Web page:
Mountain dining at a ski resort can be notoriously expensive or mediocre. But at Snowshoe Mountain Ski Resort you’ll find plenty to tempt you without doubling your vacation budget.

The last leg of our drive to Snowshoe Mountain Ski Resort in West Virginia on a January Friday evening was somewhat harrowing. Darkness had fallen and fog blanketed the road to the mountaintop resort, making it difficult to see more than a foot in front of the car. By the time we arrived and checked in, my 8- and 11-year-old sons Teddy and Tommy were ravenous and my husband and I were more than ready for a cool beverage. Happily, our friend Jack, the concierge at the Allegheny Springs lodge where we were staying in Snowshoe’s main Village area pointed us to The Sunset Cantina. “It’s right in the building,” he said. “You won’t even have to go outside.”

As it turns out, convenience is far from this restaurant’s only virtue. The drinks menu alone instantly turned my mood from frazzled to festive. Sipping a Badlands Margarita made with fresh jalapenos and cilantro revived me while I reviewed the menu, which was full of creative dishes that offered Southwestern food with a twist, like duck confit tacos and seared tuna nachos.

Tommy ordered these as his entrée and my sushi-loving boy was delighted to get a plate of pink tuna piled on top of guacamole and multi-colored corn chips. I couldn’t resist the corn-crusted mahi mahi, which arrived in a pool of creamy clam sauce filled with chunks of smoky bacon. And at the urging of our friendly and knowledgeable waiter, Matt ordered West Virginia venison, tender and perfectly cooked under a blanket of Dijon mustard sauce.

I wasn’t really planning to eat dessert, but when Tommy’s chocolate soufflé with a side of mango gelato arrived, I found that perhaps I did have room for a few rich bites.

You might think that after a meal like that we wouldn’t need to eat again the next day, but we had to fortify ourselves for some time on the mountain (especially important since it was raw and rainy out) and so we enjoyed breakfast at The Junction. This train-themed restaurant has walls that are covered with photos telling the story of the area’s logging past. Be sure to order the old fashion drop donuts, golf-ball sized yeasty nuggets of goodness that have been dredged in cinnamon sugar.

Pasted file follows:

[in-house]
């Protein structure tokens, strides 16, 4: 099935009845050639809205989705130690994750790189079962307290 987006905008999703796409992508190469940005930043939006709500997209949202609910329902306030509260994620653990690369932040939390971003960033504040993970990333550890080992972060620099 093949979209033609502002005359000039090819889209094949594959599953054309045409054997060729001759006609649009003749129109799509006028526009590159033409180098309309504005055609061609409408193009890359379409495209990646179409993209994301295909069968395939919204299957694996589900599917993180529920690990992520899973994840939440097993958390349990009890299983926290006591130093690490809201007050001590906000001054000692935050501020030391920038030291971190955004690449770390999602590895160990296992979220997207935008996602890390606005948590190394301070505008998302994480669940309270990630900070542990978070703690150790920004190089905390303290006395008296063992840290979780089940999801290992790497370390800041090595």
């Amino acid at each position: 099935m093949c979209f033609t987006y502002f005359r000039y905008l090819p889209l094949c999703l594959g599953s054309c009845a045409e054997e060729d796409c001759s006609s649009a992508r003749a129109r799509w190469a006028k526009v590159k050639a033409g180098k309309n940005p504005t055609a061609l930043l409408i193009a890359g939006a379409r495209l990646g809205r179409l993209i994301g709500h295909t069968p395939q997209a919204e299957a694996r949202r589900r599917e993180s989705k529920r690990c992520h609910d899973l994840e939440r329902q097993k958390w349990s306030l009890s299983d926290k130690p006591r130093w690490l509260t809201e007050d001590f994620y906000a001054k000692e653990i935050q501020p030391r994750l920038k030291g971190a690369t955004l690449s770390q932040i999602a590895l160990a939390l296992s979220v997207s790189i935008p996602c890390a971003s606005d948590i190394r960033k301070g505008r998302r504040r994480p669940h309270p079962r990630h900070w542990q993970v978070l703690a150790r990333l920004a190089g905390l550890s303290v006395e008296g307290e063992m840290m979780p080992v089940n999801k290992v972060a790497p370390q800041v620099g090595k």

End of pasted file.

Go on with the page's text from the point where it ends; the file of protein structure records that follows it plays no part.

And although breakfast at The Junction is good, we discovered when we came back for a card game and a few beers that afternoon that the munchies that really stand out on this menu. Swing by after a day on the hill for treats like fried green tomatoes, pretzel sticks with provolone dipping sauce, and “wood chips” – waffle fries piled with cheese, bacon, and sour cream.

Saturday was our last night at Snowshoe, and the inside of the Foxfire Grille was packed. But the atmosphere was cheerful even if the New Orleans Saints were losing their playoff bid. We sipped drinks and watched the game at the crowded bar until our table was called.

I’m glad we had some time to work up our appetites. We may not have had the Seahawks to contend with, but with a large menu of Southern specialties ranging from Coca Cola-glazed chicken to chicken-fried Black Angus steak to a catfish and shrimp platter, I wanted us to tackle as many different dishes as our strength would allow.

We warmed up with The Big Dipper, a creamy, cheesy artichoke dip that was more than enough for the four of us.

Now it was game time. Teddy is a meat-loving boy and he devoured a huge plate of baby back ribs with delicious sides of coleslaw, beans, and sweet cornbread. Tommy decided that after a day spent skiing in the rain he was in the mood for something from the “Comfort Foods” portion of the menu and so ordered creamy chicken and biscuits. In honor of the now-fallen Saints, I chose a dinner of cheddar grits topped with shrimp that was sautéed in Cajun seasoning.

But Matt may have won the prize for the best entrée, choosing the Way Uptown Mac ‘n Cheese, which according to the menu was featured in Southern Living. When the dish arrived we could see why since it was stuffed with crab, shrimp, and roasted tomatoes. 

We all did an admirable job of clearing our plates, especially given the size of the portions. (A tip: If you are staying for a few days, you’ll definitely get enough here to bring back to your condo and heat up as a leftovers for lunch or even another dinner.) But with the two-minute warning sounding the waitress handed us dessert menus “just so you can look” and my eyes lit upon glazed donut bread pudding. We were fortunate to get the last order of this divine treat – and let me tell you, it was definitely a Hail Mary if ever there was one.

All three restaurants are located in Snowshoe Mountain’s main Village area and all of them are reasonably priced and family friendly. If you’re looking to satisfy your desire for great food with a side of skiing, this southeastern resort should fit the bill nicely.

Sponsored by Snowshoe.